Here Are 15 Ways How Poverty Is a Financial Responsibility. It Is Costing You Money Everyday.
Aluxers, the poor man pays twice. It’s not enough to just be poor, that would be easier to accept if you were paying for things according to your earnings, but that’s not how it goes.
When you’re poor, everything costs more, and we’ll explain how and why.
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With that added, let’s move on to the first heading of the day.
Ignoring Small Expenses Becomes Massive Bills When Left Too Long
Aluxers, let’s start off with an all too common scenario. You feel that your tooth is a little more sensitive than it should be, and you know that it’s due for a filling. But choosing between getting a filling or filling up your tank with gas is a no-brainer. The gas wins hands down.
So, you leave the niggling tooth. Fast-forward a few months and your tooth is aching. Your mouth is swollen and you need root canal surgery.
Now the bill is 10 times the amount that you would have paid if you had gone for the filling straight away.
Same applies for car problems, healthcare, leaks and any situation where preventative measures could ensure that huge, unnecessary costs are avoided down the line.
Rich people can fix a problem right away, poor people do not have that luxury.
Getting to Work Costs More
In many cities, housing further away from the city centre is more affordable. However, one might save costs on rent or the purchase price of the property but getting to work will cost a lot more.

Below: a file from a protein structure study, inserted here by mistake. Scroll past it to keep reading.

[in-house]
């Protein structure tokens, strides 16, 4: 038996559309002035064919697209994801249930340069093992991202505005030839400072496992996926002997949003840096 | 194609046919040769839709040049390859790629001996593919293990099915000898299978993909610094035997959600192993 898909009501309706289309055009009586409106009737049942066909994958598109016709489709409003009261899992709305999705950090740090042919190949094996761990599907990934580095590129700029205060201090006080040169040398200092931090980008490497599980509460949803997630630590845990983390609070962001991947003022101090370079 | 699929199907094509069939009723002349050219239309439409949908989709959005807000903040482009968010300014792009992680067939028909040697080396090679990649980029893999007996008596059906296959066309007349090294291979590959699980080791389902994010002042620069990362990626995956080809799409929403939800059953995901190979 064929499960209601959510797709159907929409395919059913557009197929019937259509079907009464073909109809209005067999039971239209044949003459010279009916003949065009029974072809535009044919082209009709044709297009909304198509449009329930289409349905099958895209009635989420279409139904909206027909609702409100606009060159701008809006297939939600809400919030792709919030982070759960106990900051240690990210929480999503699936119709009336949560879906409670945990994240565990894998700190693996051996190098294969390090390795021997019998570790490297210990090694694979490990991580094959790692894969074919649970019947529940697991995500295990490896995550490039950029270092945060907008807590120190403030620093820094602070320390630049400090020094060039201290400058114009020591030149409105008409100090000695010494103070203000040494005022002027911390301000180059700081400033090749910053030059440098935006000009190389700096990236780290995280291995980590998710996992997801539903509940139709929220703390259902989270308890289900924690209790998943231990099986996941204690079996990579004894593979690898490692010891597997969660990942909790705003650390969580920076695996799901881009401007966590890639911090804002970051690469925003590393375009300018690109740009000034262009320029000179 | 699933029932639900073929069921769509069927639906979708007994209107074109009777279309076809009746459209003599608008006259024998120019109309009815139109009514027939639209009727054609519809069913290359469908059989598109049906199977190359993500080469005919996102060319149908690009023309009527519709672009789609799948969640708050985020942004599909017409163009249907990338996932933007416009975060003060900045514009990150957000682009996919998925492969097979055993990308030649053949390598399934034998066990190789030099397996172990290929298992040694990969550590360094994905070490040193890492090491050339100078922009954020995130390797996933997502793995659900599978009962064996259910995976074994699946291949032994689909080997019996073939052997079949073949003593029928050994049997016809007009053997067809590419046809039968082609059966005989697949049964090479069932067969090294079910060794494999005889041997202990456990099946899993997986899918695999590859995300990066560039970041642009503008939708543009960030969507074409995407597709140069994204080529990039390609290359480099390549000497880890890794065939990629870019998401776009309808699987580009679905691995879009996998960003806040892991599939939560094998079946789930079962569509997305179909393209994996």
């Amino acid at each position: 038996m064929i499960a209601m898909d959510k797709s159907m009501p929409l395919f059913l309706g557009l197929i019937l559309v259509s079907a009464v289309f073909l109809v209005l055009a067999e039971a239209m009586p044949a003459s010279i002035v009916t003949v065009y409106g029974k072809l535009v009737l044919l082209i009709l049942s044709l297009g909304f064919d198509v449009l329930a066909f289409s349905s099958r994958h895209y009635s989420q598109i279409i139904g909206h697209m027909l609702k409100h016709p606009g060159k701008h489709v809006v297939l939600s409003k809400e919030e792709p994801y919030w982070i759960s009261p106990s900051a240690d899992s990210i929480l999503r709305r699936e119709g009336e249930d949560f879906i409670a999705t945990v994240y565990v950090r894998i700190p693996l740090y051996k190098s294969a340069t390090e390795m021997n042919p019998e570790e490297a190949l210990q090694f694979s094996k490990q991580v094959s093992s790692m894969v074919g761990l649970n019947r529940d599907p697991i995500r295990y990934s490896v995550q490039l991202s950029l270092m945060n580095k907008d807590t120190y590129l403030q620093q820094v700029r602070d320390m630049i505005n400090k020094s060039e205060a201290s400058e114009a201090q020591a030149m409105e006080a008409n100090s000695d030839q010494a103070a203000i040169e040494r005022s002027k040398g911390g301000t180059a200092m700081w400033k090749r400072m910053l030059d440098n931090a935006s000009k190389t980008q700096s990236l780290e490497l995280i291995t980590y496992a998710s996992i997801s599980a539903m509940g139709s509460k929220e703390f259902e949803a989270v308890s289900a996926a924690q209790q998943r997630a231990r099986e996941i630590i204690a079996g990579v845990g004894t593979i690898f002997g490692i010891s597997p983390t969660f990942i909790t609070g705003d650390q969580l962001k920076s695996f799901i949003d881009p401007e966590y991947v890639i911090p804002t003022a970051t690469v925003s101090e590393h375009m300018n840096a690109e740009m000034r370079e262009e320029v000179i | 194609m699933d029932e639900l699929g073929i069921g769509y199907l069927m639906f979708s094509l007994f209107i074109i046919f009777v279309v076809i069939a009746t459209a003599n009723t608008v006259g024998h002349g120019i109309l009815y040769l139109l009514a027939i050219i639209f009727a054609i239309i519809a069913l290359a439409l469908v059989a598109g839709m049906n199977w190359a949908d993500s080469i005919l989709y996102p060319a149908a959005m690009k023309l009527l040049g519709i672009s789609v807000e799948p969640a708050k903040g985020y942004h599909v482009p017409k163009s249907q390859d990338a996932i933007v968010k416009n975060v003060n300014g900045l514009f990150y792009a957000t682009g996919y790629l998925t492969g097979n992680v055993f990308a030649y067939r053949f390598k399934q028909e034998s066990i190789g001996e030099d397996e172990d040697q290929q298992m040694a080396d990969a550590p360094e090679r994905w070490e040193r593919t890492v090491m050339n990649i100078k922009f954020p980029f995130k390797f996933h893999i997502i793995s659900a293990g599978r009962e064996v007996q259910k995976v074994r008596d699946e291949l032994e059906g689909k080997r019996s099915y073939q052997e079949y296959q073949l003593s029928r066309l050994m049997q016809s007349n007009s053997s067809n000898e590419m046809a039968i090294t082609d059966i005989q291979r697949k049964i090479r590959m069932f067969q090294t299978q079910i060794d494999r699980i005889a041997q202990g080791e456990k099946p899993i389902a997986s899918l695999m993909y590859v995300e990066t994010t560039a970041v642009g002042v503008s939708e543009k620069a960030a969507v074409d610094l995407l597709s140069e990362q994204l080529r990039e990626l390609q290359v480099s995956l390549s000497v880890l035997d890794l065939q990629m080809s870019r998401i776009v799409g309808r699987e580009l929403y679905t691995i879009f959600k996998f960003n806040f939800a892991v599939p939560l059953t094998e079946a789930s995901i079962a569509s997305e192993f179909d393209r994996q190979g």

Owning a car is something that many poor people can’t afford. There’s fuel, insurance, wear and tear, services and sometimes major repairs needed.
So, using public transport is often the only way to get around. And if you’re poor and living far away from your job, getting there is going to cost more than someone else who lives closer to their place of work.
Public transport can also be unreliable, causing a ripple effect. You’re late for work, you get a warning, or you’re not considered for promotions because you’re considered as unreliable as your transport.
Which brings us back to our main point, being poor is also expensive.
Groceries and Purchases Cost More
There are a few factors to consider here. Without access to a vehicle, it’s very difficult for poor people to take advantage of specials. Poor people can’t hop in a car and drive from store to store to buy the TP at one spot, Clorox at another and diapers at a bargain at another store.